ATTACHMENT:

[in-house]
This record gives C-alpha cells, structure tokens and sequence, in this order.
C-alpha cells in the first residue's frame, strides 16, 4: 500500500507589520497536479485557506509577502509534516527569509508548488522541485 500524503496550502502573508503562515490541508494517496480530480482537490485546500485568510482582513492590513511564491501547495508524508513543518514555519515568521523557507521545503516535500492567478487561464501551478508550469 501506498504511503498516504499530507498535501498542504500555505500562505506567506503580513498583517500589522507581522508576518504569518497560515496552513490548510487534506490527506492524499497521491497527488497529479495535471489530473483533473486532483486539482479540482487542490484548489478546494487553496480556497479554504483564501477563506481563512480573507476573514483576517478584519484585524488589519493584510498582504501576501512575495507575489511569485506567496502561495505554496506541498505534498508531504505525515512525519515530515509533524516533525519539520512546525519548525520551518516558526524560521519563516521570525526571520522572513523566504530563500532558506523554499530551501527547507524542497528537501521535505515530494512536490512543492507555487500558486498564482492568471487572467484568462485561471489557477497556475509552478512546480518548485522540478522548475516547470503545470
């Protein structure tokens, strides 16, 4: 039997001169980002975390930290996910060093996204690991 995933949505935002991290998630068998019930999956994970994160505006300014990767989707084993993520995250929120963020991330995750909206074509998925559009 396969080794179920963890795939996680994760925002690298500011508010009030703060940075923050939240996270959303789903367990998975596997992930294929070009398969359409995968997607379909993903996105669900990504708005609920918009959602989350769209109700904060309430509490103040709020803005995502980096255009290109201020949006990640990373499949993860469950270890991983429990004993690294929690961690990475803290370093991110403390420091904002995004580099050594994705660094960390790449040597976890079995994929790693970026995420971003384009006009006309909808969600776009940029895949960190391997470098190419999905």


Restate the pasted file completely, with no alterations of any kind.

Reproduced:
[in-house]
This record gives C-alpha cells, structure tokens and sequence, in this order.
C-alpha cells in the first residue's frame, strides 16, 4: 500500500507589520497536479485557506509577502509534516527569509508548488522541485 500524503496550502502573508503562515490541508494517496480530480482537490485546500485568510482582513492590513511564491501547495508524508513543518514555519515568521523557507521545503516535500492567478487561464501551478508550469 501506498504511503498516504499530507498535501498542504500555505500562505506567506503580513498583517500589522507581522508576518504569518497560515496552513490548510487534506490527506492524499497521491497527488497529479495535471489530473483533473486532483486539482479540482487542490484548489478546494487553496480556497479554504483564501477563506481563512480573507476573514483576517478584519484585524488589519493584510498582504501576501512575495507575489511569485506567496502561495505554496506541498505534498508531504505525515512525519515530515509533524516533525519539520512546525519548525520551518516558526524560521519563516521570525526571520522572513523566504530563500532558506523554499530551501527547507524542497528537501521535505515530494512536490512543492507555487500558486498564482492568471487572467484568462485561471489557477497556475509552478512546480518548485522540478522548475516547470503545470
């Protein structure tokens, strides 16, 4: 039997001169980002975390930290996910060093996204690991 995933949505935002991290998630068998019930999956994970994160505006300014990767989707084993993520995250929120963020991330995750909206074509998925559009 396969080794179920963890795939996680994760925002690298500011508010009030703060940075923050939240996270959303789903367990998975596997992930294929070009398969359409995968997607379909993903996105669900990504708005609920918009959602989350769209109700904060309430509490103040709020803005995502980096255009290109201020949006990640990373499949993860469950270890991983429990004993690294929690961690990475803290370093991110403390420091904002995004580099050594994705660094960390790449040597976890079995994929790693970026995420971003384009006009006309909808969600776009940029895949960190391997470098190419999905």